It never ceases to amaze me when I find one visit to a restaurant thoroughly disappointing, and yet find the return trip satisfying. But it happens more frequently than you might expect. A prime example is a relatively new sandwich shop called Great American Food.
I had high hopes for this place. It’s owned by the same folks who operate the Italian restaurant Café Chloe. That spot has been in operation for 15 years. I first reviewed it positively in print nearly a decade ago, and it spent several years as one of my go-to local spots. When I heard the owners had opened a sandwich place, I was excited to see what they’d do.
Great American Food is a pretty straightforward sandwich shop. It has counter service, an open kitchen, a menu on the wall and a fairly nondescript dining area. There’s a selection of 19 hot and cold sandwiches and 10 salads. There are also a few breakfast offerings, as well as the occasional pasta special, which was ravioli on both of my visits. Nearly all of the items are priced exactly the same, coming in at $8.50. But most of the sandwiches are shareable, thanks to hearty breads by chefs who don’t skimp on the fillings.
My visits were dedicated purely to the sandwiches, which are a dangerous food in which to specialize. They’re deceptively simple, but if not treated with respect, they can be horrifyingly bad (e.g. the baloney and Wonder Bread mom occasionally put in your school lunch, or anything that’s ever come out of a Subway). To me, a good sandwich starts with high-end ingredients—first and foremost, the bread. But the combination of those ingredients needs to be well thought-out, and the chef needs to prepare them properly.
Unfortunately, on my first visit, the concept failed completely on one of my sandwiches, while the execution on the second was a disaster. The first was a Cuban, which I was surprised to see listed on the cold menu. Like most people, I think of a Cuban as a hot sandwich in which the meats are warm and the cheese is melted. Here, while my ciabatta roll was lightly grilled, the pork loin, ham, Swiss and pickles were as cold as when they’d come out of the fridge. Moreover, the flavor from a large helping of sharp Swiss cheese completely overpowered everything else.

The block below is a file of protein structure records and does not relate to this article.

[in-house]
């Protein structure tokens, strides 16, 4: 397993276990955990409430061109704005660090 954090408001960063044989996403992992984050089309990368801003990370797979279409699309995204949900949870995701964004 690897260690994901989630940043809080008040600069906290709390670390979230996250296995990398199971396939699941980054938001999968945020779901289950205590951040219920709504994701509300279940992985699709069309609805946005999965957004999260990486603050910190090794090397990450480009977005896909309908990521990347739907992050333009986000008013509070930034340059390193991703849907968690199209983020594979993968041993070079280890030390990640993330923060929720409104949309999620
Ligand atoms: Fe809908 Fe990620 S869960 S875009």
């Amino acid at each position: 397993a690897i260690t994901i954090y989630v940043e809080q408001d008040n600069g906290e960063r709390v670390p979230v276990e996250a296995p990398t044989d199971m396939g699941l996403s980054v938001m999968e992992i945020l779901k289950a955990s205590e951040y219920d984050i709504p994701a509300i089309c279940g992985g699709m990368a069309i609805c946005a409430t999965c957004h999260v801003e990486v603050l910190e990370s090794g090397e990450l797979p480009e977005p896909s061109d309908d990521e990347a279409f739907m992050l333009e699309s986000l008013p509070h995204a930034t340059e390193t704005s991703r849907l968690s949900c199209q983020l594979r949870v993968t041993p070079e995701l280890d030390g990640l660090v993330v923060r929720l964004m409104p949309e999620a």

That same visit I also had a steak sandwich, which also disappointed. The meat was overcooked and tough, while the peppers, mushrooms and onions were drowning in oil. Combined with a helping of marinara sauce, the liquids drenched the otherwise hearty roll until it was literally falling apart.
With two misses under my belt, I wasn’t terribly excited about returning. But I soldiered on, and was pleasantly surprised by three wonderful sandwiches. The Great American Sub came packed with cotto ham, salami, mortadella and provolone, topped with a beautiful mixture of mixed greens, tomatoes, red onions and hot cherry peppers. It was a sophisticated take on an Italian sub that offered just the right amount of spicy kick. I also loved a panino made with grilled chicken breast, fresh mozzarella, tomatoes and pesto that was vaguely reminiscent of a Caprese salad. And my Reuben was made with tasty corned beef, Gruyère, house-made Russian dressing and sauerkraut on a rye that was grilled to perfection.
I’m not sure whether my drastically different experiences were based on luckier menu picks on one visit, or a better cook in the kitchen. But given the quality on my second visit, I’m hopeful that the third time will be the charm.
Al’s Menu Picks
- Great American Sub ($8.50)
- grilled chicken breast
- panini ($8.50)
- and reuben ($8.50)
Great American Food
7790 S. Jones Blvd., 702-868-1448. Open daily for breakfast, lunch and dinner,10:30 a.m.–9 p.m. Lunch for two, $10–$25.